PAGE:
The cheburek was enormously popular during the Soviet era, and specifically after 1989, when a decree was issued, allowing Crimean Tatars to freely settle throughout the USSR. They brought with them their favorite delicacy - a deep-fried turnover stuffed with seasoned mince or finely chopped meat and fried in vegetable oil or animal fat (according to the traditional recipe).
As chebureks gained in popularity, more and more places selling them started to appear. Cheburechnye places had never ending lines of people waiting for their cheburek. The thing about chebureks is that, even in its most fancy incarnation, this ‘pie’ is cheap and extremely tasty. Therefore, you could say cheburechnaya places serve as a place where the boundaries of social-economic inequality are almost completely non-existent.
For some people, a cheburek is considered fast food, for others it’s a delicious gourmet treat. You could take a girl out on a date to eat chebureks or you could snack on chebureks while drinking vodka with friends.
The only ‘problem’ with chebureks is that they are very uncomfortable to eat and there’s often a risk of getting your hands, clothes and face smothered with fatty oil! In fact, it’s considered art to eat a cheburek, because that bullion is almost the most valuable and tasty part of a cheburek!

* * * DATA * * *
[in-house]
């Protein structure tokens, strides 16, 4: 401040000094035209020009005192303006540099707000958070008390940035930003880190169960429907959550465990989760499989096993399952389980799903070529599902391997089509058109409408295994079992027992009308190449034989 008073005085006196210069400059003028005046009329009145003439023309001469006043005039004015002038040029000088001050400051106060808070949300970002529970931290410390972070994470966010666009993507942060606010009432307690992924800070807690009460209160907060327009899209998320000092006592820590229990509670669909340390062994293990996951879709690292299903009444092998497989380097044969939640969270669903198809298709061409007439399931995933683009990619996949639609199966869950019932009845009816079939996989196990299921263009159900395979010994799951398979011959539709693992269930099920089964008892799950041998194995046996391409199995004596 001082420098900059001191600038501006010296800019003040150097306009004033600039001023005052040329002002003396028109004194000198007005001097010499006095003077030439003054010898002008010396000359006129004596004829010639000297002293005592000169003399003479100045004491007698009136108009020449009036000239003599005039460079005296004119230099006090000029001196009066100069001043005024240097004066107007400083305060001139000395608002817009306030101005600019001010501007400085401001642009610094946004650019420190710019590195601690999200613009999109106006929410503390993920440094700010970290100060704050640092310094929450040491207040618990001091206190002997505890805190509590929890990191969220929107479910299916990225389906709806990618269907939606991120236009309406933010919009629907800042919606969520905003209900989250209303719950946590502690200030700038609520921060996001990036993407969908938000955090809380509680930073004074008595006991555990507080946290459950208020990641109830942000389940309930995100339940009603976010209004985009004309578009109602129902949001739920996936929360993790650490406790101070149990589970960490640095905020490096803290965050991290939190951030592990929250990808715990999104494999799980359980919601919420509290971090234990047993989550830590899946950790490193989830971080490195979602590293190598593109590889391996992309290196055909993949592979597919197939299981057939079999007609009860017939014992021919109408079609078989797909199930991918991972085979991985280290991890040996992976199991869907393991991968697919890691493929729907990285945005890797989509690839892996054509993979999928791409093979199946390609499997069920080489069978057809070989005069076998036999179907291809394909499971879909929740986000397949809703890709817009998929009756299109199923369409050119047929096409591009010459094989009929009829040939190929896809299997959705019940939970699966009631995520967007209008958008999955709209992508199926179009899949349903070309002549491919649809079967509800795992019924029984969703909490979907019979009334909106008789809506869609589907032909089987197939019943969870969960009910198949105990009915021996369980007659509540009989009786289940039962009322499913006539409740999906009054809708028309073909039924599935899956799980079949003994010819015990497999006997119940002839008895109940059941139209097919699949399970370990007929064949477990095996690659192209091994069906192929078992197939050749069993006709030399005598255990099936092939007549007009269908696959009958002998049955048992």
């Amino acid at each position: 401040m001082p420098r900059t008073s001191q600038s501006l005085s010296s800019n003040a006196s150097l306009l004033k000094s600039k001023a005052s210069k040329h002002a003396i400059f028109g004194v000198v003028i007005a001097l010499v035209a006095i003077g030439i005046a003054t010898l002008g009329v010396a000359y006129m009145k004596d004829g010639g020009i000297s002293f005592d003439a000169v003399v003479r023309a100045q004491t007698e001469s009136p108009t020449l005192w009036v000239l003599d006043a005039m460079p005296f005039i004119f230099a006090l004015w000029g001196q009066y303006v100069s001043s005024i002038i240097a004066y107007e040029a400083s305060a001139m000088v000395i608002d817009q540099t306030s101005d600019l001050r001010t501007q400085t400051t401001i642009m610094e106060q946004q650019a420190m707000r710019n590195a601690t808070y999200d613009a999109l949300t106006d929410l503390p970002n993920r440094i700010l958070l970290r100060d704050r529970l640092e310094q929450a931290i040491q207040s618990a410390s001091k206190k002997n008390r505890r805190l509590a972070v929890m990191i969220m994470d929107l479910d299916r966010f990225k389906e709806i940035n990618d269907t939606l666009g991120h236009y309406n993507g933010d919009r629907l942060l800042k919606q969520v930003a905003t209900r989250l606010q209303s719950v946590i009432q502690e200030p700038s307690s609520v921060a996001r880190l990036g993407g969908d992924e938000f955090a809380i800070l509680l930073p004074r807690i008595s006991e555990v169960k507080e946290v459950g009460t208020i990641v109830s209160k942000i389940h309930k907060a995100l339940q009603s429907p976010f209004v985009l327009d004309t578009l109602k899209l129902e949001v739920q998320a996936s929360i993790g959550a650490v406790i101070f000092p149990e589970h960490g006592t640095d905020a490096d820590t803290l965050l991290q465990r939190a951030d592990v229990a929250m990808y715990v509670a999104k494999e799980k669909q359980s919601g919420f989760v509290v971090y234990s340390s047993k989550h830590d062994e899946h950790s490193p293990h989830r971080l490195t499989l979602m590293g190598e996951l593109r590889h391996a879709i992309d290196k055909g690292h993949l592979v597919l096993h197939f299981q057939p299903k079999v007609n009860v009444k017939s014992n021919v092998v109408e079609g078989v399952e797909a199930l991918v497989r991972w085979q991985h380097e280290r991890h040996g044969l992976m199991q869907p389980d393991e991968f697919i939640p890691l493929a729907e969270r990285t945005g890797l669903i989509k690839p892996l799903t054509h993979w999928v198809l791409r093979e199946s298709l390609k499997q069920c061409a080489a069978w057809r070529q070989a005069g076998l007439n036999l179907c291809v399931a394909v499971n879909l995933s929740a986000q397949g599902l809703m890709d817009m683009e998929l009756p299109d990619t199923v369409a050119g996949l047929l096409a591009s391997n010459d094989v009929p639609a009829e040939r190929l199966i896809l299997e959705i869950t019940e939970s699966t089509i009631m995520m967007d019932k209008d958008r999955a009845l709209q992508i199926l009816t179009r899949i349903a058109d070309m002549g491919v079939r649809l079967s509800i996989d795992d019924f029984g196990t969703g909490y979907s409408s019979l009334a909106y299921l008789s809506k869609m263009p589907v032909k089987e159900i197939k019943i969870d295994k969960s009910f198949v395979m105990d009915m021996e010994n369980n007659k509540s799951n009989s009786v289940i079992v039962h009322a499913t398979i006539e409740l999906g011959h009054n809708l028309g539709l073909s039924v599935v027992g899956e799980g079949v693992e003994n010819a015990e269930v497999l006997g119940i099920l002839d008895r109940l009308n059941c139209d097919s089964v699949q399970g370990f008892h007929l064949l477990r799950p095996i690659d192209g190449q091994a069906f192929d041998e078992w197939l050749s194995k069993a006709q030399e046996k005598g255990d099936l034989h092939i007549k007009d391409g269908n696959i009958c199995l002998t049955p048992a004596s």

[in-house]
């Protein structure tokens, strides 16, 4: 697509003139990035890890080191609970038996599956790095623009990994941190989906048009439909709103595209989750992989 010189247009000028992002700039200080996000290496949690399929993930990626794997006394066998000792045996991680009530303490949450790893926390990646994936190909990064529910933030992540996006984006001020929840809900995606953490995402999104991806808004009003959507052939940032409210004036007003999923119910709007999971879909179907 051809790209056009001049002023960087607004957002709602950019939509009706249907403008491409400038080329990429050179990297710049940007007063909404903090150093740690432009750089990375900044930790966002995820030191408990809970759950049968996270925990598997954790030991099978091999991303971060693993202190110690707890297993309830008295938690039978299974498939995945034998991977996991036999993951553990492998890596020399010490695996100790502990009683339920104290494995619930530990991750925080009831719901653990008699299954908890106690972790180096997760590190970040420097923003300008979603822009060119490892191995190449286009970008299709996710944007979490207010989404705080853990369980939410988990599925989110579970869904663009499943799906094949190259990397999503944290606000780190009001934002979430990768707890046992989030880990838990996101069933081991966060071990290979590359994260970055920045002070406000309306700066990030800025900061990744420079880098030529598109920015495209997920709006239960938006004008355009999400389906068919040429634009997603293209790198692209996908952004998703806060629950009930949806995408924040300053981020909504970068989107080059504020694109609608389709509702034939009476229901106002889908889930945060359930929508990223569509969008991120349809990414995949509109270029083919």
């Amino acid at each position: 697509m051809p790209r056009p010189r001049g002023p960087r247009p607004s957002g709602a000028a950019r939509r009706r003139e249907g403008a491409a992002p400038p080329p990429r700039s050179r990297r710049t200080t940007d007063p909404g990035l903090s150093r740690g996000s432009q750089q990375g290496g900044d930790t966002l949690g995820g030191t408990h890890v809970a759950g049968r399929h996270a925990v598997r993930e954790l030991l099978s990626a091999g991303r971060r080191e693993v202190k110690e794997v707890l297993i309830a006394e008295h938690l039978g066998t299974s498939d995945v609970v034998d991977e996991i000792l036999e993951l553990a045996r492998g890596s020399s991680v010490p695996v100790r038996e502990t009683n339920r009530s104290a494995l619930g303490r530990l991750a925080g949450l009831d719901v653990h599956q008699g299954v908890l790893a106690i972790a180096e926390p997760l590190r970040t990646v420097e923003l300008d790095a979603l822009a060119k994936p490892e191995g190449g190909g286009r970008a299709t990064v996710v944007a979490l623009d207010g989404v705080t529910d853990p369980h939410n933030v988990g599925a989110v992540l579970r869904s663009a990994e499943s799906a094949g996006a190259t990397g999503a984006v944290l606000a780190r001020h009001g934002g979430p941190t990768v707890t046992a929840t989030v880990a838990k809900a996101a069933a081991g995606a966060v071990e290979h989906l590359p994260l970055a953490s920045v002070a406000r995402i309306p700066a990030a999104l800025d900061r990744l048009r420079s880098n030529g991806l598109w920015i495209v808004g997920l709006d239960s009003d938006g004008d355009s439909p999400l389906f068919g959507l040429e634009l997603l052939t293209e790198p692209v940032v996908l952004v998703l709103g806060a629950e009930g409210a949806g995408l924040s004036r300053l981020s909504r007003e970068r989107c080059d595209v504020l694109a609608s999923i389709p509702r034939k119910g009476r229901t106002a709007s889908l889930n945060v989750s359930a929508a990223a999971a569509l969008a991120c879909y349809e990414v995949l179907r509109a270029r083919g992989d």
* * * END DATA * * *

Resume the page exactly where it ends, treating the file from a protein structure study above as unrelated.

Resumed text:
My father tasted his first cheburek at the age of 6. His parents lived in Algeria for a long time where my grandfather worked as a water well driller. Once, they sent my dad a crisp white shirt and a small blue tie with a little goat emblem on it as a gift. My great grandma let him wear them for his first trip to the cheburechnaya. But as soon as father started to eat his first cheburek, he squirted fat onto the tie, which left a giant stain, making both my father and his grandmother very upset! In any case, that story has never been forgotten and to this day that little tie still exists to remind us of that precious cheburek moment from my dad’s childhood!
2 cups of flour
1 cup of water
1tbsp of oil
1tbsp of salt
400g ground beef
Salt, cumin, pepper
Vegetable oil for frying
1. Mix flour and salt together in a bowl. Add the tablespoon of oil to the cup of water and then add it to the flour and salt. Mix together all the ingredients and then shape the resulting dough mass into a ball. Wrap the dough in plastic film and let it rest in the fridge for 30 minutes to 1 hour.
2. Dice the onion and mix it in with the beef mince (or chopped beef). Add salt, powdered cumin and ground black pepper. Mix very well.
3. Once the dough has rested, remove it from the fridge and knead it on a floured surface until it is smooth and doesn’t stick to the palms of your hands. Divide the dough into two parts and roll it out until it is about 2-3mm thick.
4. Cut out large circles from the dough and place the filling mix on one half. Brush the edges of the dough with some water and fold the other half of the dough over the filling. Push the excess air out and stick the edges together. Then crimp them with a fork.
5. Heat up a wide pan with oil to around 180°C. When the oil is ready, begin frying your raw chebureks for approximately 2 minutes, flipping them halfway. If the oil is too hot, the dough will burn too fast, leaving the filling uncooked, so fry on medium heat.
6. Let your chebureks cool a little before consuming - that’s if you’re able to resist the temptation of eating one right way!
If using any of Russia Beyond's content, partly or in full, always provide an active hyperlink to the original material.
to our newsletter!
Get the week's best stories straight to your inbox